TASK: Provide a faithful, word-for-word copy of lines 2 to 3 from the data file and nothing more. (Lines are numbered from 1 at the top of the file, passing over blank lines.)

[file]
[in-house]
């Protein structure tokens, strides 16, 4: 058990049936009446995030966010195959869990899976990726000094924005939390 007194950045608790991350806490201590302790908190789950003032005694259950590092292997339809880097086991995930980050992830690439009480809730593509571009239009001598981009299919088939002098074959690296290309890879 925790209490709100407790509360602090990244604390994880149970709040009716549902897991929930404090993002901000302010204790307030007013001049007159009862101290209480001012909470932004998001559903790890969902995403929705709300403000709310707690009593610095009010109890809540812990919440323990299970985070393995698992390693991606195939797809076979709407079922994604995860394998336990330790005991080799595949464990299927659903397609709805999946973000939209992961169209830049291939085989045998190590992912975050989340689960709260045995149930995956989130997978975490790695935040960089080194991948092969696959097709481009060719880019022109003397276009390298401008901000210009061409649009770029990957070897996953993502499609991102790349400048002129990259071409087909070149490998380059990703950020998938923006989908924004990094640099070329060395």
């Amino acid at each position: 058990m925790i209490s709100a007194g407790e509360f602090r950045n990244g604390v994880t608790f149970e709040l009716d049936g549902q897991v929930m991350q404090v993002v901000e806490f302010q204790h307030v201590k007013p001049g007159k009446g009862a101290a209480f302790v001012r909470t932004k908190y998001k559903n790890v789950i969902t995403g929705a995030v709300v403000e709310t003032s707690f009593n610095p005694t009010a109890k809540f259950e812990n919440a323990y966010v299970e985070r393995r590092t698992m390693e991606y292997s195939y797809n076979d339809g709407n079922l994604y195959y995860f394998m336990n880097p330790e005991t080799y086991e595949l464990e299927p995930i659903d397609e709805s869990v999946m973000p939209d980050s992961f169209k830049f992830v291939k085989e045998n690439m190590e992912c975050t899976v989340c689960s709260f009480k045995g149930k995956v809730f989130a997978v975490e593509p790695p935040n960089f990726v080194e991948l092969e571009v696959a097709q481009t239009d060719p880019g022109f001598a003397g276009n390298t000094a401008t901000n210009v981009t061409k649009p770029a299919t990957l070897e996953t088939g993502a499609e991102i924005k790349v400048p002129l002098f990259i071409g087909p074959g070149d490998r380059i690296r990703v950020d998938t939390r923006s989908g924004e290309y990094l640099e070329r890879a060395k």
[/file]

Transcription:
């Protein structure tokens, strides 16, 4: 058990049936009446995030966010195959869990899976990726000094924005939390 007194950045608790991350806490201590302790908190789950003032005694259950590092292997339809880097086991995930980050992830690439009480809730593509571009239009001598981009299919088939002098074959690296290309890879 925790209490709100407790509360602090990244604390994880149970709040009716549902897991929930404090993002901000302010204790307030007013001049007159009862101290209480001012909470932004998001559903790890969902995403929705709300403000709310707690009593610095009010109890809540812990919440323990299970985070393995698992390693991606195939797809076979709407079922994604995860394998336990330790005991080799595949464990299927659903397609709805999946973000939209992961169209830049291939085989045998190590992912975050989340689960709260045995149930995956989130997978975490790695935040960089080194991948092969696959097709481009060719880019022109003397276009390298401008901000210009061409649009770029990957070897996953993502499609991102790349400048002129990259071409087909070149490998380059990703950020998938923006989908924004990094640099070329060395």
């Amino acid at each position: 058990m925790i209490s709100a007194g407790e509360f602090r950045n990244g604390v994880t608790f149970e709040l009716d049936g549902q897991v929930m991350q404090v993002v901000e806490f302010q204790h307030v201590k007013p001049g007159k009446g009862a101290a209480f302790v001012r909470t932004k908190y998001k559903n790890v789950i969902t995403g929705a995030v709300v403000e709310t003032s707690f009593n610095p005694t009010a109890k809540f259950e812990n919440a323990y966010v299970e985070r393995r590092t698992m390693e991606y292997s195939y797809n076979d339809g709407n079922l994604y195959y995860f394998m336990n880097p330790e005991t080799y086991e595949l464990e299927p995930i659903d397609e709805s869990v999946m973000p939209d980050s992961f169209k830049f992830v291939k085989e045998n690439m190590e992912c975050t899976v989340c689960s709260f009480k045995g149930k995956v809730f989130a997978v975490e593509p790695p935040n960089f990726v080194e991948l092969e571009v696959a097709q481009t239009d060719p880019g022109f001598a003397g276009n390298t000094a401008t901000n210009v981009t061409k649009p770029a299919t990957l070897e996953t088939g993502a499609e991102i924005k790349v400048p002129l002098f990259i071409g087909p074959g070149d490998r380059i690296r990703v950020d998938t939390r923006s989908g924004e290309y990094l640099e070329r890879a060395k």